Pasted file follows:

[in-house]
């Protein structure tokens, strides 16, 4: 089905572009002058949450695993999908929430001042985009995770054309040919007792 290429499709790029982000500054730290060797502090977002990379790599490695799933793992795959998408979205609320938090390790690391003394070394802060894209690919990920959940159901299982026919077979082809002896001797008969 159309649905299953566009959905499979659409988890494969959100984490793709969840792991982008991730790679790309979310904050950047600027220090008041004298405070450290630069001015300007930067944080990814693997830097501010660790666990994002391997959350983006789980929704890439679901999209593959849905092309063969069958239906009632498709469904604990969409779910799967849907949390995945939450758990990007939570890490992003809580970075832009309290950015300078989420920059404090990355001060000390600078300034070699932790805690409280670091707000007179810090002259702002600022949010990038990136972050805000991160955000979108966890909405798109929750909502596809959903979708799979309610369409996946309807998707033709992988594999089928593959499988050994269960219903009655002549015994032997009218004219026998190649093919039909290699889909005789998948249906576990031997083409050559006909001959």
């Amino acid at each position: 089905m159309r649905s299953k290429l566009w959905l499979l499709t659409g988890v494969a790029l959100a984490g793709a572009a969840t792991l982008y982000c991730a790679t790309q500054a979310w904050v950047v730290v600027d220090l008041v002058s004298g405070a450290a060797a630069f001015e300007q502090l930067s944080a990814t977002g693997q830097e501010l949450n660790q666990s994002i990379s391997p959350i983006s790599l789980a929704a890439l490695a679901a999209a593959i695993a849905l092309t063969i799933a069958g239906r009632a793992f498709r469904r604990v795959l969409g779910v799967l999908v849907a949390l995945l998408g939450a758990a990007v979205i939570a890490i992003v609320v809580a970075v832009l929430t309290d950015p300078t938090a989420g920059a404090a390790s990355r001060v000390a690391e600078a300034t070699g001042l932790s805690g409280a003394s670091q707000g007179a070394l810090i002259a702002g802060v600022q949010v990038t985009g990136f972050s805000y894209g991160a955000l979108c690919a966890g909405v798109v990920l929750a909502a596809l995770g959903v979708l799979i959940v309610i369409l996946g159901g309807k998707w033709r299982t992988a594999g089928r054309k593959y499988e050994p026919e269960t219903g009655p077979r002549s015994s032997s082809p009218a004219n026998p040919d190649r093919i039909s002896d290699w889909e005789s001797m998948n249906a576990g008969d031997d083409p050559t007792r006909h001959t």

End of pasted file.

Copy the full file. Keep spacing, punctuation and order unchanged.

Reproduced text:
[in-house]
């Protein structure tokens, strides 16, 4: 089905572009002058949450695993999908929430001042985009995770054309040919007792 290429499709790029982000500054730290060797502090977002990379790599490695799933793992795959998408979205609320938090390790690391003394070394802060894209690919990920959940159901299982026919077979082809002896001797008969 159309649905299953566009959905499979659409988890494969959100984490793709969840792991982008991730790679790309979310904050950047600027220090008041004298405070450290630069001015300007930067944080990814693997830097501010660790666990994002391997959350983006789980929704890439679901999209593959849905092309063969069958239906009632498709469904604990969409779910799967849907949390995945939450758990990007939570890490992003809580970075832009309290950015300078989420920059404090990355001060000390600078300034070699932790805690409280670091707000007179810090002259702002600022949010990038990136972050805000991160955000979108966890909405798109929750909502596809959903979708799979309610369409996946309807998707033709992988594999089928593959499988050994269960219903009655002549015994032997009218004219026998190649093919039909290699889909005789998948249906576990031997083409050559006909001959």
């Amino acid at each position: 089905m159309r649905s299953k290429l566009w959905l499979l499709t659409g988890v494969a790029l959100a984490g793709a572009a969840t792991l982008y982000c991730a790679t790309q500054a979310w904050v950047v730290v600027d220090l008041v002058s004298g405070a450290a060797a630069f001015e300007q502090l930067s944080a990814t977002g693997q830097e501010l949450n660790q666990s994002i990379s391997p959350i983006s790599l789980a929704a890439l490695a679901a999209a593959i695993a849905l092309t063969i799933a069958g239906r009632a793992f498709r469904r604990v795959l969409g779910v799967l999908v849907a949390l995945l998408g939450a758990a990007v979205i939570a890490i992003v609320v809580a970075v832009l929430t309290d950015p300078t938090a989420g920059a404090a390790s990355r001060v000390a690391e600078a300034t070699g001042l932790s805690g409280a003394s670091q707000g007179a070394l810090i002259a702002g802060v600022q949010v990038t985009g990136f972050s805000y894209g991160a955000l979108c690919a966890g909405v798109v990920l929750a909502a596809l995770g959903v979708l799979i959940v309610i369409l996946g159901g309807k998707w033709r299982t992988a594999g089928r054309k593959y499988e050994p026919e269960t219903g009655p077979r002549s015994s032997s082809p009218a004219n026998p040919d190649r093919i039909s002896d290699w889909e005789s001797m998948n249906a576990g008969d031997d083409p050559t007792r006909h001959t």